NABCEP credentials can be valuable for many different reasons. Depending on your state, they may help with licensing, incentives or being on a list of qualified professionals. NABCEP credentials can also be a valuable marketing tool and differentiator for your business to establish trust with customers. In addition, some manufacturers and distributors require some level of NABCEP credential.
The first thing to clarify is the difference between certification and licensing.
The North American Board of Certified Energy Practitioners (NABCEP) is a well recongnized independent certification program for photovoltaic (PV) professionals, with various certifications and credentials for PV professionals. To become NABCEP certified, professionals must have a certain amount of work experience and must document all training and installations. Professionals must also pass a rigorous exam, sign a code of ethics, and take continuing education courses for re-certification every three years.
HeatSpring is an approved, accredited provider and certificates of completion from our approved NABCEP courses can be used as documentation with NABCEP to qualfy for PV Certfication exams. In addition to full PV Certification exams, NABCEP also offers the PV Associate Credential and our Solar PV Boot Camp + NABCEP PV Associate Exam Prep course is an approved prerequisite to sit for that exam.
State regulation and licensing of solar contractors continues to evolve as the industry grows. The contractor licensing requirements described here refer to solar-specific licensing requirements, rather than general electrical contractor licenses. Most states require a licensed electrical contractor for PV installation.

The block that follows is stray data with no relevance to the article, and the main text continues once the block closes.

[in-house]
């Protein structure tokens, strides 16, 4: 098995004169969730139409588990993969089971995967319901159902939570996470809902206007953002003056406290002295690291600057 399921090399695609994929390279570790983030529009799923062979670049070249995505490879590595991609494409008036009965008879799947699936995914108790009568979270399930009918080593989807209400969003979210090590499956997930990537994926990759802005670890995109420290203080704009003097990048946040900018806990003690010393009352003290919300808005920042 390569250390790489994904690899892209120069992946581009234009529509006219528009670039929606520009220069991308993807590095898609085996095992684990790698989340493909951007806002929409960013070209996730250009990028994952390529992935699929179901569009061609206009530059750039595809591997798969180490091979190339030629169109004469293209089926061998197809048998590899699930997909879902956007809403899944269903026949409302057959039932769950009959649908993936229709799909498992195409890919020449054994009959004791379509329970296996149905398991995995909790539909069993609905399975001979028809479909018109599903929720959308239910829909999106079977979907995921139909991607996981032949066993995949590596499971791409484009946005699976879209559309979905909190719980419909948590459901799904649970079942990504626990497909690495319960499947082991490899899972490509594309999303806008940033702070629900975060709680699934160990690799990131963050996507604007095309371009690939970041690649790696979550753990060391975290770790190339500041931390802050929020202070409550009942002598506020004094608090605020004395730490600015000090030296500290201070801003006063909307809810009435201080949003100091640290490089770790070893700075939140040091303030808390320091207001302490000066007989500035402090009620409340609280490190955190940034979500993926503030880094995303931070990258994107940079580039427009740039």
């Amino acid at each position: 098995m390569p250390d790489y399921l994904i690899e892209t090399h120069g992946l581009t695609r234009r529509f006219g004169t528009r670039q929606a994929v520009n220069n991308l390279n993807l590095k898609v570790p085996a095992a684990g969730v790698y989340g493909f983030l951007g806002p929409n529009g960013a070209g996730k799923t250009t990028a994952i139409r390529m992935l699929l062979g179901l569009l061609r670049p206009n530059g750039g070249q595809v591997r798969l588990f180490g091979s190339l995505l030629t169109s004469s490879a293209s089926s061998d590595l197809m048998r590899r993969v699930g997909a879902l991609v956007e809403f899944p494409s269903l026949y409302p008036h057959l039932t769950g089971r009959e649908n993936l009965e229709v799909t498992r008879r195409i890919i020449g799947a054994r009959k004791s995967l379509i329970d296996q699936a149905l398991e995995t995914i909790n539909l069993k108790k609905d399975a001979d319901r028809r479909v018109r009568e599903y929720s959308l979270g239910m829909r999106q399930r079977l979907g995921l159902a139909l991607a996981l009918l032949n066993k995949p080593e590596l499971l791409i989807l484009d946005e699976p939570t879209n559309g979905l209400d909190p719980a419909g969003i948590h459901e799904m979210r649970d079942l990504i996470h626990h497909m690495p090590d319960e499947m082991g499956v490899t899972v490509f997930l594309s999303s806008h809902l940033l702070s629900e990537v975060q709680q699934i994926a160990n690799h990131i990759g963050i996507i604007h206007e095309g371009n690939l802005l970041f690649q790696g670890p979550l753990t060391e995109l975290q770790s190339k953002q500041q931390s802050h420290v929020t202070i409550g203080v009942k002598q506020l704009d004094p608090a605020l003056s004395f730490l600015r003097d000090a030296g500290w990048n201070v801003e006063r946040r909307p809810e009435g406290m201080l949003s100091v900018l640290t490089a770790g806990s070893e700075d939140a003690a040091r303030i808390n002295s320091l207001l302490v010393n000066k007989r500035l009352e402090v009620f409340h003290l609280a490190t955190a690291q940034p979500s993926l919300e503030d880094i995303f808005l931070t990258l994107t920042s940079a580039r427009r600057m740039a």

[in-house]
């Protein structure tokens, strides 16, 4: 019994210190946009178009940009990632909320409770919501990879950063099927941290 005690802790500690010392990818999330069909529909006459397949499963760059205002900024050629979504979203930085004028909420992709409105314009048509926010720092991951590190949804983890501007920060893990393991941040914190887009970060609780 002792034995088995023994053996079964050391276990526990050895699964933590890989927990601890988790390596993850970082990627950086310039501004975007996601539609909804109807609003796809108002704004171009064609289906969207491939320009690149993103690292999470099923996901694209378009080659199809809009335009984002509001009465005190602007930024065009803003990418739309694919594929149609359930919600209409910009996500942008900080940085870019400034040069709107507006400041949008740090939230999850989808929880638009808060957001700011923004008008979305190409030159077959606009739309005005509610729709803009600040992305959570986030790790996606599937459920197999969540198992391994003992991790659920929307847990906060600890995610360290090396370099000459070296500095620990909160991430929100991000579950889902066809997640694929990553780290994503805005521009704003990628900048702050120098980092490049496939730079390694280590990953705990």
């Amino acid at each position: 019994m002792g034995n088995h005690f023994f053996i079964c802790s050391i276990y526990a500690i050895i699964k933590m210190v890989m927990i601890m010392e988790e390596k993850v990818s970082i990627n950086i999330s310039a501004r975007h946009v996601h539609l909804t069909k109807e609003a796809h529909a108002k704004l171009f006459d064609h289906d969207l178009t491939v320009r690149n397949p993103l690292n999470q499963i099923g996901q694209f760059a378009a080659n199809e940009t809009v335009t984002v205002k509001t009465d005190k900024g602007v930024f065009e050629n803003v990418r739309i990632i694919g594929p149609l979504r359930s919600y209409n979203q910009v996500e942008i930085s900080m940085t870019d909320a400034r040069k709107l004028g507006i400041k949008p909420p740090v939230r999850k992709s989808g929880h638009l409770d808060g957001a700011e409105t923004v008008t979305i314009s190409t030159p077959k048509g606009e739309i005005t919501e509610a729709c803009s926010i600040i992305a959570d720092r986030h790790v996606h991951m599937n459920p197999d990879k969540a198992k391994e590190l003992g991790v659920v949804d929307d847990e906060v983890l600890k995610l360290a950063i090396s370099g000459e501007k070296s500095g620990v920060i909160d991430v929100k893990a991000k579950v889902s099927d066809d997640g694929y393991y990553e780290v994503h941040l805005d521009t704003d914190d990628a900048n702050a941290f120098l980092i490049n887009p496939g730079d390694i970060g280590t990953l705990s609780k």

Some states require solar installers to obtain a separate, specialized solar contractor’s license. In most cases, solar is a specialty classification under the general electrical licenses and all appropriately licensed contractors can install solar systems without the solar specialty license. However, contractors may be able to obtain a solar specialty license and install systems without having the full electrical license. This reduces the cost of licensure for contractors who only install solar systems.
In addition, NABCEP credentials can help you qualify for state incentive programs or to be added to a list of qualified solar professionals.
A helpful resource is IREC's national database of solar licensing and incentive requirements for the United States. Keep in mind that certain local jurisdictions within each state may have different requirements than what is listed by IREC. For the most accurate understanding of licensing requirements it is best to talk to your local Authority Having Jurisdiction (AHJ) or building department.